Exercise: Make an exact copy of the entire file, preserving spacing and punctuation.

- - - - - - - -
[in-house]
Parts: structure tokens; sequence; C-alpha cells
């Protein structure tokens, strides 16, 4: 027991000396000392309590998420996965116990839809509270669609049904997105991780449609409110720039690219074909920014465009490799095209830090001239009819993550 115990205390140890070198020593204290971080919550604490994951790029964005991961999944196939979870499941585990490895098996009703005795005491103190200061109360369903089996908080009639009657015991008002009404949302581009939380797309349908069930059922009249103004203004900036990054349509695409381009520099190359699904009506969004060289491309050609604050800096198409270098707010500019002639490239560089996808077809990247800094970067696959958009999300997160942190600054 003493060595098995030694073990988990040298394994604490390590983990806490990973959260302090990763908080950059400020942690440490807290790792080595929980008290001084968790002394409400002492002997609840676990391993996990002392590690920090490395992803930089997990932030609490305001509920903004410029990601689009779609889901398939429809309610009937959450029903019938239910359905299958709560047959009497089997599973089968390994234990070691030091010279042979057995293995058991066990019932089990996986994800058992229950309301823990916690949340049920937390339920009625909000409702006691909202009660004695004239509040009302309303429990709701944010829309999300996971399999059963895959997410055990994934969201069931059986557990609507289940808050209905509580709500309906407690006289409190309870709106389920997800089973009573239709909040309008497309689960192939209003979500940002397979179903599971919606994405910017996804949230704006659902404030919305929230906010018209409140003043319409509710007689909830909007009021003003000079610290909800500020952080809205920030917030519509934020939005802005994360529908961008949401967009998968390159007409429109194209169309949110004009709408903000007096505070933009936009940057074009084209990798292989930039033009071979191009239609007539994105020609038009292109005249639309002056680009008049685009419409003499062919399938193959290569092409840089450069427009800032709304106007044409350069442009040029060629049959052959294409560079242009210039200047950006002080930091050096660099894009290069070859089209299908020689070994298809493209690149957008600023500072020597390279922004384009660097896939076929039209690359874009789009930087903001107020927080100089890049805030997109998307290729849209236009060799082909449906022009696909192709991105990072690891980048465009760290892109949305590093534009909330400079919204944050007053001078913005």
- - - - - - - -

[in-house]
Parts: structure tokens; sequence; C-alpha cells
């Protein structure tokens, strides 16, 4: 027991000396000392309590998420996965116990839809509270669609049904997105991780449609409110720039690219074909920014465009490799095209830090001239009819993550 115990205390140890070198020593204290971080919550604490994951790029964005991961999944196939979870499941585990490895098996009703005795005491103190200061109360369903089996908080009639009657015991008002009404949302581009939380797309349908069930059922009249103004203004900036990054349509695409381009520099190359699904009506969004060289491309050609604050800096198409270098707010500019002639490239560089996808077809990247800094970067696959958009999300997160942190600054 003493060595098995030694073990988990040298394994604490390590983990806490990973959260302090990763908080950059400020942690440490807290790792080595929980008290001084968790002394409400002492002997609840676990391993996990002392590690920090490395992803930089997990932030609490305001509920903004410029990601689009779609889901398939429809309610009937959450029903019938239910359905299958709560047959009497089997599973089968390994234990070691030091010279042979057995293995058991066990019932089990996986994800058992229950309301823990916690949340049920937390339920009625909000409702006691909202009660004695004239509040009302309303429990709701944010829309999300996971399999059963895959997410055990994934969201069931059986557990609507289940808050209905509580709500309906407690006289409190309870709106389920997800089973009573239709909040309008497309689960192939209003979500940002397979179903599971919606994405910017996804949230704006659902404030919305929230906010018209409140003043319409509710007689909830909007009021003003000079610290909800500020952080809205920030917030519509934020939005802005994360529908961008949401967009998968390159007409429109194209169309949110004009709408903000007096505070933009936009940057074009084209990798292989930039033009071979191009239609007539994105020609038009292109005249639309002056680009008049685009419409003499062919399938193959290569092409840089450069427009800032709304106007044409350069442009040029060629049959052959294409560079242009210039200047950006002080930091050096660099894009290069070859089209299908020689070994298809493209690149957008600023500072020597390279922004384009660097896939076929039209690359874009789009930087903001107020927080100089890049805030997109998307290729849209236009060799082909449906022009696909192709991105990072690891980048465009760290892109949305590093534009909330400079919204944050007053001078913005």